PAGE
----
Strong Recommendation A strong recommendation means the benefits of the recommended approach clearly exceed the harms (or that the harms clearly exceed the benefits in the case of a strong negative recommendation) and that the quality of the supporting evidence is excellent (grade A or B).* In some clearly identified circumstances, strong recommendations may be made based on lesser evidence when high-quality evidence is impossible to obtain and the anticipated benefits strongly outweigh the harms. Clinicians should follow a strong recommendation unless a clear and compelling rationale for an alternative approach is present.
Recommendation A recommendation means the benefits exceed the harms (or that the harms exceed the benefits in the case of a negative recommendation), but the quality of evidence is not as strong (grade B or C).* In some clearly identified circumstances, recommendations may be made based on lesser evidence when high-quality evidence is impossible to obtain and the anticipated benefits outweigh the harms. Clinicians should also generally follow a recommendation but should remain alert to new information and sensitive to patient preferences.
Option An option means that either the quality of evidence that exists is suspect (grade D)* or that well-done studies (grade A, B, or C)* show little clear advantage to one approach versus another. Clinicians should be flexible in their decision making regarding appropriate practice, although they may set bounds on alternatives; patient preference should have a substantial influencing role.
No Recommendation No recommendation means there is both a lack of pertinent evidence (grade D)* and an unclear balance between benefits and harms. Clinicians should feel little constraint in their decision making and be alert to new published evidence that clarifies the balance of benefit versus harm; patient preference should have a substantial influencing role.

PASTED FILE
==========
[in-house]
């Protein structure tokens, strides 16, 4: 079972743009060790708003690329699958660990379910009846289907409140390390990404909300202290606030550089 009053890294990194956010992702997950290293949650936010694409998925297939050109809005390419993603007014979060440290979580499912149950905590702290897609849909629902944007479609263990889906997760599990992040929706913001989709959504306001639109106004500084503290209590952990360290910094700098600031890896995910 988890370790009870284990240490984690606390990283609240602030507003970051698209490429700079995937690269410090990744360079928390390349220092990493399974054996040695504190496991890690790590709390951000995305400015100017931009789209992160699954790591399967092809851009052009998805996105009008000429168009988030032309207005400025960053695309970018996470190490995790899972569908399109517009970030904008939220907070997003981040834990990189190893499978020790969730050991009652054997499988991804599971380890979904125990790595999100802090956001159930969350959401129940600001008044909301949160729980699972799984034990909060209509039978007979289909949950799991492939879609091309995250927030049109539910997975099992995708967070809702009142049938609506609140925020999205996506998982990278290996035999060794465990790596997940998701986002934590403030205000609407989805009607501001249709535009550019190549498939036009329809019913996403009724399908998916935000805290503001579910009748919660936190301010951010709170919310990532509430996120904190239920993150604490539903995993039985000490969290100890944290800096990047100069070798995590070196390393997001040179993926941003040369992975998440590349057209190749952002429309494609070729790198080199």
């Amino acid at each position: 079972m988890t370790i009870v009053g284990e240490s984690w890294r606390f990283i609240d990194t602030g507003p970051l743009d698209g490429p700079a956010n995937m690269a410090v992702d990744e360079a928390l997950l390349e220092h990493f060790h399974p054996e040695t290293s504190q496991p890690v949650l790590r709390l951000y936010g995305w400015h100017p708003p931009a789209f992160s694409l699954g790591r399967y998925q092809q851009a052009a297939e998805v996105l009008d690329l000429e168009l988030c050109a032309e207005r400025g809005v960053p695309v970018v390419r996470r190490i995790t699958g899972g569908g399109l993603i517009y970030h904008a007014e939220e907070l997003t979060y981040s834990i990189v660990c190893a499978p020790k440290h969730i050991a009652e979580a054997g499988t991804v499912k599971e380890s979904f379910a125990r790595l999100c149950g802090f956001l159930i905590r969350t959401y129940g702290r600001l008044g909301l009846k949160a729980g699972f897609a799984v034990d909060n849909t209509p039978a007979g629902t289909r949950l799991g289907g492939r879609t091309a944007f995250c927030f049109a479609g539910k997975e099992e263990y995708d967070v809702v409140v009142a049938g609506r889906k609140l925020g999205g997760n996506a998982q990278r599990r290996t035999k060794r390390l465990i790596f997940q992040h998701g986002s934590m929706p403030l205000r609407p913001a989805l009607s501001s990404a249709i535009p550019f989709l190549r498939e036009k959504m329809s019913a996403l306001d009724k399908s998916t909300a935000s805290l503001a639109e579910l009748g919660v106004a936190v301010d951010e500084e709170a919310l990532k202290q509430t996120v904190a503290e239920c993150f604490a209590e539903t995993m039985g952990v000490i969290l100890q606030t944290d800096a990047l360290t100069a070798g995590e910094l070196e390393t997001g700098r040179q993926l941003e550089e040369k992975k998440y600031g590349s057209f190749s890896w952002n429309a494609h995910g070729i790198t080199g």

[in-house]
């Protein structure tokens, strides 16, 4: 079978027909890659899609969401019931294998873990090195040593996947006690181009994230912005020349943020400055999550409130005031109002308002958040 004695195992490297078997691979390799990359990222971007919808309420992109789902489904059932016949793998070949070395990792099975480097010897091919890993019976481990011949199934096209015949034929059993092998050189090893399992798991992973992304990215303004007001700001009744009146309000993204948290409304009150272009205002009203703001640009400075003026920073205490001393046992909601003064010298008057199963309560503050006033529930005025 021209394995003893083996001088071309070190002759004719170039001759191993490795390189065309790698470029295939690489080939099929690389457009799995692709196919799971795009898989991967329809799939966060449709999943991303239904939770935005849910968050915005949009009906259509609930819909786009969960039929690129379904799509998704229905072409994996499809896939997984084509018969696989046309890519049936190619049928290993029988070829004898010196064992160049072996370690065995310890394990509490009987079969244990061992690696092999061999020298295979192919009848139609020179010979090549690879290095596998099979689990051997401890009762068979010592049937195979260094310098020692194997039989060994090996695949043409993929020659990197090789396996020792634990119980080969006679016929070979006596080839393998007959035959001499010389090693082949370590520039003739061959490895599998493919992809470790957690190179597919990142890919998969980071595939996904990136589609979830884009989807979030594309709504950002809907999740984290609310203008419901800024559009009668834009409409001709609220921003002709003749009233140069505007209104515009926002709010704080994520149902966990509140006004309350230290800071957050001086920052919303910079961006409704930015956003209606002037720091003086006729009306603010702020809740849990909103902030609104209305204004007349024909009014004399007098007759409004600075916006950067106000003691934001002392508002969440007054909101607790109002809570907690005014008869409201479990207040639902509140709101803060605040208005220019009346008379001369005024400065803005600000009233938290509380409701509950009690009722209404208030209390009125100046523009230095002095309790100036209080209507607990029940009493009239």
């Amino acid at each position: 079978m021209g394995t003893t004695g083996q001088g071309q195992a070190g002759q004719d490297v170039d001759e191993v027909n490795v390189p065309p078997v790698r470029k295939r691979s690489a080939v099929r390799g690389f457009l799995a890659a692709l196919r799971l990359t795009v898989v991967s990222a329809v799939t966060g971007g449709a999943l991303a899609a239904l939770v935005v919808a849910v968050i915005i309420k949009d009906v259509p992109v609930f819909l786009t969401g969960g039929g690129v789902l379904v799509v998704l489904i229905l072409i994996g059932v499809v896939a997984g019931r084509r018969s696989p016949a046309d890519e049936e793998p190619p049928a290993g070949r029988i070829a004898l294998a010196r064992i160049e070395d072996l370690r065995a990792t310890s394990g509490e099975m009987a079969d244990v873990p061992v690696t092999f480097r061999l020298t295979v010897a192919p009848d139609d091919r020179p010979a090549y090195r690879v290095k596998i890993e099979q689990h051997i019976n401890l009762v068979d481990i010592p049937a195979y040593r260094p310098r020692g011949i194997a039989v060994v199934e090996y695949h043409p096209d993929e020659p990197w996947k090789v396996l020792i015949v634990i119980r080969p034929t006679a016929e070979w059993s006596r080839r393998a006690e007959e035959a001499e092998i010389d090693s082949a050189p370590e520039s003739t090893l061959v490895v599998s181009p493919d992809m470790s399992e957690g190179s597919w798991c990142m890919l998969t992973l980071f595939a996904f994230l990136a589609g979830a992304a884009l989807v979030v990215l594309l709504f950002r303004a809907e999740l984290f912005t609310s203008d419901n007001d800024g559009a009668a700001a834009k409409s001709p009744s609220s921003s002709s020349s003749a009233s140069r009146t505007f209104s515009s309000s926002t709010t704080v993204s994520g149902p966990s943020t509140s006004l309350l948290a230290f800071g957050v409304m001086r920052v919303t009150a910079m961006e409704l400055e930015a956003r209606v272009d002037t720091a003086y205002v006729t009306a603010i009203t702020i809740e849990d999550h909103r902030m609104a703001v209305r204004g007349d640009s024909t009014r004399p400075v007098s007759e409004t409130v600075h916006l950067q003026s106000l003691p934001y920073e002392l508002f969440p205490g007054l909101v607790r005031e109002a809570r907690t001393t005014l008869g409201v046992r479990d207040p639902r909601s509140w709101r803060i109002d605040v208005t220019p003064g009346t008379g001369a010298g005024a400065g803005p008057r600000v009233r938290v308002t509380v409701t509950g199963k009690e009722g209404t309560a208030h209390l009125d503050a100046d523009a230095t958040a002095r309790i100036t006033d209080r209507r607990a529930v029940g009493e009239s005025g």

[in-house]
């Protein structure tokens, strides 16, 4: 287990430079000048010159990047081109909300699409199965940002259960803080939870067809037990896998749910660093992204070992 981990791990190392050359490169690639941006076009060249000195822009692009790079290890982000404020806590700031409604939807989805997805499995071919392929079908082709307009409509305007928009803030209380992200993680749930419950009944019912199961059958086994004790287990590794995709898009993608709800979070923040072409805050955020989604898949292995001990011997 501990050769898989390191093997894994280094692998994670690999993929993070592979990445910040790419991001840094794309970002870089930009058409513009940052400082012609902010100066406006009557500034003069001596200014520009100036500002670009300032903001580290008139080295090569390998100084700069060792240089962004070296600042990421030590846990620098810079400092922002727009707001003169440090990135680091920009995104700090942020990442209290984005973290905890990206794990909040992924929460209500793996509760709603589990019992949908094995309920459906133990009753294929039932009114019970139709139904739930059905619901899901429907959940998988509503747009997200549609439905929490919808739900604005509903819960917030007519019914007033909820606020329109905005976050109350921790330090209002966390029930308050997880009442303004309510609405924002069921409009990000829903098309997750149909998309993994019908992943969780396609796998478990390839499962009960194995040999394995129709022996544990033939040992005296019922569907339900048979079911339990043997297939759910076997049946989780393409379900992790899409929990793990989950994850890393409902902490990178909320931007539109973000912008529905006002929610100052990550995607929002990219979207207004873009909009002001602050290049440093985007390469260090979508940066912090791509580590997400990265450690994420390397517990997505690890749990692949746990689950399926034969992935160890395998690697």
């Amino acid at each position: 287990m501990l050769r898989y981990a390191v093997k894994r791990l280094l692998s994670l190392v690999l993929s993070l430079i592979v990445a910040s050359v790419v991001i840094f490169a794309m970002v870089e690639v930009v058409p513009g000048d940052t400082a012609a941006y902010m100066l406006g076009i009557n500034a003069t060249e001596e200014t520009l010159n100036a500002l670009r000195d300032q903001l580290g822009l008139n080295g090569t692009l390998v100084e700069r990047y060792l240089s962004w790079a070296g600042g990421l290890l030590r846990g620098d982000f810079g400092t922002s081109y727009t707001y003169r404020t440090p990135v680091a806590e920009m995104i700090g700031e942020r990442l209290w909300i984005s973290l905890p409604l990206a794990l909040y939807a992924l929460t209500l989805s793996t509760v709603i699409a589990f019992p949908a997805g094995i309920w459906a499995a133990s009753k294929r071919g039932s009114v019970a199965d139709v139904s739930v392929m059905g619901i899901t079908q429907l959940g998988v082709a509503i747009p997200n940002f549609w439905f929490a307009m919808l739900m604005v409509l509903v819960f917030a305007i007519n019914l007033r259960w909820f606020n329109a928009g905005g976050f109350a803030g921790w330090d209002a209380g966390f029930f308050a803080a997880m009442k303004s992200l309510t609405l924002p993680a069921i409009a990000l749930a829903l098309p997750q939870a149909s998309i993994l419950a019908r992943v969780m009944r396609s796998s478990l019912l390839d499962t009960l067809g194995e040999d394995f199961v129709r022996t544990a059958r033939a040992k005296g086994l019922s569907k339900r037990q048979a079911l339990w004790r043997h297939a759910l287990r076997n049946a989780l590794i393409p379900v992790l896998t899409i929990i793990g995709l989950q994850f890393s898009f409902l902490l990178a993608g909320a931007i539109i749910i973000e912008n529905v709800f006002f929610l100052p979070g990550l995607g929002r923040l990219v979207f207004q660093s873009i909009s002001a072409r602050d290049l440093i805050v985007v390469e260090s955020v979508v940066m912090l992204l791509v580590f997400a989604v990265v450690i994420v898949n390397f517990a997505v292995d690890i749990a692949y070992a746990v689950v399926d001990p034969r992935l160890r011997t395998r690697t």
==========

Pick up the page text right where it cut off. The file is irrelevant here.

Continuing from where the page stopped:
*See Evidence Quality for Grades of Evidence above for definitions of evidence grades.

Clinical Algorithm(s)

An algorithm titled "Algorithm of Guideline Key Action Statements" is provided in the original guideline document.

Evidence Supporting the Recommendations

Type of Evidence Supporting the Recommendations

The recommendations contained in the guideline are based on the best available data published through April 2013. Where data were lacking, a combination of clinical experience and expert consensus was used.

The type of supporting evidence is identified and graded for each recommendation (see the "Major Recommendations" field).

Benefits/Harms of Implementing the Guideline Recommendations

Potential Benefits

By focusing on opportunities for quality improvement, the guideline should improve diagnostic accuracy, facilitate prompt intervention, decrease inappropriate variations in management, reduce unnecessary tests and imaging procedures, and improve outcomes and satisfaction for affected patients.

For benefits of specific interventions considered in the guideline, see the "Major Recommendations" field.

Potential Harms
  • The harm of routine audiologic examination is the detection of minor audiologic abnormalities leading to potentially unnecessary further testing or referral.